A system of “creep feeding” can be practiced in which suckling calves are allowed access to a grain mixture in a self-feeder in an enclosure or to high-quality forage in an adjacent pasture where only calves have access. A creep-feed mixture of high-fiber co-product feeds such as corn gluten, dry distiller's grains, and soyhulls can be combined with a salt-vitamin-mineral mix to provide a palatable ration for the calves. The mixture should be rather large particles to prevent dustiness. A commercial 14%–16% protein creep feed may be used as an alternative.
Growing bull calves should also receive a balanced ration. Young bulls should not be fed large amounts of starch, with gains of 2.5–3.5 lb (1.1–1.6 kg) per day being very adequate. Yearling bulls grown on extremely high energy diets are more likely to have disease issues and reduced longevity in the breeding herd. Mature bulls commonly are wintered in the same manner as the cow herd, with a greater feed allowance during the late winter. In highly fitted show bulls, a gradual reduction in the ration and much exercise are needed before they will be in suitable shape and condition for pasture breeding. Breeding stock should have adequate nutrients in their ration and be gaining weight before and during the breeding season. Deficiency of several nutrients, especially carotene, phosphorus, energy, and protein, reduces fertility. These nutrients should be present in adequate amounts in the ration at least 6–8 wk before breeding.
It is common practice to feed calves and yearlings to make moderate gains in winter, with faster and less expensive gains on summer pasture. Such cattle may be sold as feeders in the spring or finished out in dry lot the following fall. The cost of winter gain on harvested feeds invariably is higher than summer gain on pasture; hence, it is advisable to winter cattle so as to make the greatest possible gains on pasture. To maintain good health, weanling calves should gain >1 lb (0.5 kg)/day. Two pounds (1 kg) of grain plus 1–2 lb (0.5–1 kg) of protein supplement are recommended in addition to nonlegume roughage. If legume roughage is fed, no protein supplement is needed. Older cattle, particularly if they enter the winter in fleshy condition, may just maintain their weight. A free-choice mineral mixture with trace mineralized salt should be supplied. Limited amounts of grain fed to yearling cattle on pasture during the late summer may increase their market value.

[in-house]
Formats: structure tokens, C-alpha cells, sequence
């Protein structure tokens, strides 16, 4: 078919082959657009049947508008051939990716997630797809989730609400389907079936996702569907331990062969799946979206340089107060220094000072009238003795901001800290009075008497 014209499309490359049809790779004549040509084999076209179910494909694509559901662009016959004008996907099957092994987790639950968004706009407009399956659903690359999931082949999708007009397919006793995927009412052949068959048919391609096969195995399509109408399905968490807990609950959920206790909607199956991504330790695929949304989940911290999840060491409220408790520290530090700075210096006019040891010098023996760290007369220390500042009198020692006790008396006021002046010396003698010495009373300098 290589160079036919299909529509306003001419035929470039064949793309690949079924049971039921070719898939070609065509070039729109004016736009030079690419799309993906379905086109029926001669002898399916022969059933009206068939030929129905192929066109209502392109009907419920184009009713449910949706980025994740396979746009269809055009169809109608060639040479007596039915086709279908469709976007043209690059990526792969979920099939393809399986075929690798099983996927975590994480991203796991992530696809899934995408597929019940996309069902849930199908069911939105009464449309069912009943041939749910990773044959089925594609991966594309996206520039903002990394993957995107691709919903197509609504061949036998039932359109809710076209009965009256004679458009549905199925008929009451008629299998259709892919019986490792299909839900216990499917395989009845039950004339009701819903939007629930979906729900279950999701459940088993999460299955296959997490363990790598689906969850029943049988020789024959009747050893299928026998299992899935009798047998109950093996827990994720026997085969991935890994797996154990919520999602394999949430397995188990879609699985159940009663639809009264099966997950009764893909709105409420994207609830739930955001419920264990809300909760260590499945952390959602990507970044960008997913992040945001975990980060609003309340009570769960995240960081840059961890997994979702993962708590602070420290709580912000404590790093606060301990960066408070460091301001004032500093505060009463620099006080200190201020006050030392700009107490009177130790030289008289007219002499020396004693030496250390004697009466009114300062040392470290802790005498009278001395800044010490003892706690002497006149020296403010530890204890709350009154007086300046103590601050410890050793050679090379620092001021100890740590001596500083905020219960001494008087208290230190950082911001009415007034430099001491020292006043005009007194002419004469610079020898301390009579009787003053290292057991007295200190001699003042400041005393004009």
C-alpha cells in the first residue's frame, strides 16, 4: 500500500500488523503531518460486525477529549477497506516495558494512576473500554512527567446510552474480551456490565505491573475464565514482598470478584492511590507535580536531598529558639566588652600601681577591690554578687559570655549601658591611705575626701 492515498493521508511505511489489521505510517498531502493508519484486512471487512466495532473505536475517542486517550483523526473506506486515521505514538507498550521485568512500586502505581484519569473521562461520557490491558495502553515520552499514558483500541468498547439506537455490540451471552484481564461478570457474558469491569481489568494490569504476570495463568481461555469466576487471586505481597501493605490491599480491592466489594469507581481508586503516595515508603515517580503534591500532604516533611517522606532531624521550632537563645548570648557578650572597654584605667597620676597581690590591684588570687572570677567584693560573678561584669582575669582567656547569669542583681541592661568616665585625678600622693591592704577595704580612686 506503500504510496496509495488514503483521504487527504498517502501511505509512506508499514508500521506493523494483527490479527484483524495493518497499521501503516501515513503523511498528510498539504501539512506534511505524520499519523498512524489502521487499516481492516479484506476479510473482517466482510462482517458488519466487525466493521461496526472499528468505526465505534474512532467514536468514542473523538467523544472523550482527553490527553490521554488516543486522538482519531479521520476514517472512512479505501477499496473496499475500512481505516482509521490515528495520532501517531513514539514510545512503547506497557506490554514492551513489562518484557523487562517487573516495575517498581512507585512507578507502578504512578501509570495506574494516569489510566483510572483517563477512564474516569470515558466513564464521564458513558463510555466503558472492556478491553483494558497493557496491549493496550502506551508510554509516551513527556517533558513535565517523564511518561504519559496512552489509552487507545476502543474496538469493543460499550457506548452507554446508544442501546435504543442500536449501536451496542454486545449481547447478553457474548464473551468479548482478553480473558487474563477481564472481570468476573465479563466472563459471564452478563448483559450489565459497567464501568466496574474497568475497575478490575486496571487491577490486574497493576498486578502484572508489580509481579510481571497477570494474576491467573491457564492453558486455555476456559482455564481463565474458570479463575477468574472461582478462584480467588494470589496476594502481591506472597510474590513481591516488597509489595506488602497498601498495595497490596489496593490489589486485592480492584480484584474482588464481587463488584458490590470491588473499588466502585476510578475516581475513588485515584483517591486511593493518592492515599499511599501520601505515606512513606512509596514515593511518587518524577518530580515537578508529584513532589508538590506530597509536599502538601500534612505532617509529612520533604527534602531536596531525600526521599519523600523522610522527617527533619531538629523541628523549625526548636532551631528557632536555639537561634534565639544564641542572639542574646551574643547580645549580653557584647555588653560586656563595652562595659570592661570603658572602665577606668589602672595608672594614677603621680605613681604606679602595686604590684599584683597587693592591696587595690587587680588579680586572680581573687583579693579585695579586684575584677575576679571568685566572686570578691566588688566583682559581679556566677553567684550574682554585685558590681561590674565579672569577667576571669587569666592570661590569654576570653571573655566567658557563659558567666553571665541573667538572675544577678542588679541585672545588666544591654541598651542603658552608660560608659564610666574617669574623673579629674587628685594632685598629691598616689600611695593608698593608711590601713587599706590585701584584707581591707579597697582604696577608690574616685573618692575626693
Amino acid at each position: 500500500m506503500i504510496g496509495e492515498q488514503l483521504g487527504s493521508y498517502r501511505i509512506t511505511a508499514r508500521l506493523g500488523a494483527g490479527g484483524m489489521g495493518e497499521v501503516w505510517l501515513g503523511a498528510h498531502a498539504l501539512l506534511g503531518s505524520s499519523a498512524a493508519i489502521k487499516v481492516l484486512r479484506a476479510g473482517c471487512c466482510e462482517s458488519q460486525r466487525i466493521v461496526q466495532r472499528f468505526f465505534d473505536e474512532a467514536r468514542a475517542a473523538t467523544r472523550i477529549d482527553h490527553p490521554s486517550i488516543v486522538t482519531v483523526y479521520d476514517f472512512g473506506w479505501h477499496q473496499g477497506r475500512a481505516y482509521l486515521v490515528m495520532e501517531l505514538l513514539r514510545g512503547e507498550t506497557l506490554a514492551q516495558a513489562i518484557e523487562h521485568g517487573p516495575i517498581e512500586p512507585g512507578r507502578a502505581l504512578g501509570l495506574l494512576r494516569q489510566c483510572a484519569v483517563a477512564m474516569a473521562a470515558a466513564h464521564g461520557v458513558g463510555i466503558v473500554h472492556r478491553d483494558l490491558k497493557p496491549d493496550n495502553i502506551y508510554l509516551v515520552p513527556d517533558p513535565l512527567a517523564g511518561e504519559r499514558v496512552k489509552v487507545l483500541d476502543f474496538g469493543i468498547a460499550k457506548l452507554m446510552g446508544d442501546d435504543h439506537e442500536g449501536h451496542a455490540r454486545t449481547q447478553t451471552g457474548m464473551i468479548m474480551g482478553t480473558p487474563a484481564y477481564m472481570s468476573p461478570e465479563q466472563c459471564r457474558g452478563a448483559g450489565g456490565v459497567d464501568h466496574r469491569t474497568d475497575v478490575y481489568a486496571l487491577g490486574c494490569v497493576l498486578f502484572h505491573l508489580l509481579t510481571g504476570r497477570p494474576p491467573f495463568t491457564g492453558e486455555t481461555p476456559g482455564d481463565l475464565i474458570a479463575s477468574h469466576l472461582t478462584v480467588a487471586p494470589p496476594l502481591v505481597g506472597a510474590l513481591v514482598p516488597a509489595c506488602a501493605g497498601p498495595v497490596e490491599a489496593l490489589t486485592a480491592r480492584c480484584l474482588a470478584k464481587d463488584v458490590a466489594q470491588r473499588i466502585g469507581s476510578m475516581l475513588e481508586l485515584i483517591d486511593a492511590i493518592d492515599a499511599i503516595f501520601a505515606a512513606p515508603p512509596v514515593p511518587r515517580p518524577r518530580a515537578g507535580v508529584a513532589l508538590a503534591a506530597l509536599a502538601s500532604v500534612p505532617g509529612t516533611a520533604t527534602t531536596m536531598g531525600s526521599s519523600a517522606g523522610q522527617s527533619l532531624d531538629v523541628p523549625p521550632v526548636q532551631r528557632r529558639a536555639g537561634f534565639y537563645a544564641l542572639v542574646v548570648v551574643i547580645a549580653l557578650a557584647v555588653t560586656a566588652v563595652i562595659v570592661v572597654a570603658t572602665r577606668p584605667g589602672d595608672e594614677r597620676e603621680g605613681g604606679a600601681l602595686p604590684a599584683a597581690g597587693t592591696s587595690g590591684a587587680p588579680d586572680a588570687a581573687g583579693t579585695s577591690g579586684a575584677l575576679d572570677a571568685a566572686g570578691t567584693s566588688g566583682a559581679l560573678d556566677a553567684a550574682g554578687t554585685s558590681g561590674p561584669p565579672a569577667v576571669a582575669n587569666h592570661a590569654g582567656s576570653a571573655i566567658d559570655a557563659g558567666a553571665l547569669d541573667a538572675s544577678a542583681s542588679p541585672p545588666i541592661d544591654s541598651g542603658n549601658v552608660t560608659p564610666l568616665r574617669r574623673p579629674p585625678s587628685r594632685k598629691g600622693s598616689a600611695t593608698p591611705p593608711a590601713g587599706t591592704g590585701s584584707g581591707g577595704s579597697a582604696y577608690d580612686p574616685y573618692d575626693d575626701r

This phase of beef production consists of full feeding of grain with limited amounts of roughage until market weight and finish are reached. Older cattle may reach finish weight on pasture alone (or with only a few pounds of grain/day) or after 60–90 days in the feedlot on high-grain rations to improve market grade and to remove any yellow tinges from their body fat (due to stored carotene from pasture forage). Weanling calves can be shipped directly to the feedlot and fed finishing rations for 150–250 days, whereas yearlings require ~150 days. Grain consumption of cattle on full-feed is ~2–2.5 lb/100 lb (1 kg/45 kg) body wt. Roughage consumption usually is limited to approximately one-fourth to one-third of the total concentrate consumption after cattle are on full-feed. Cattle consume ~3% of their body wt/day when self-fed mixed rations. For calves, ~1.5–2 lb (<1 kg) of a 33% protein supplement is required daily for best gains and market grades when nonlegume roughage is fed.
The grain (concentrate) allowance for finishing cattle should be increased gradually over 2–3 wk from the time they are started on a finishing program to get them on full feed. Feeding too much grain to finishing cattle too rapidly can lead to lactic acidosis or founder (see Subacute Ruminal Acidosis Subacute Ruminal Acidosis Ruminant animals are adapted to digest and metabolize predominantly forage diets; however, growth rates and milk production are increased substantially when ruminants consume high-grain diets... read more ).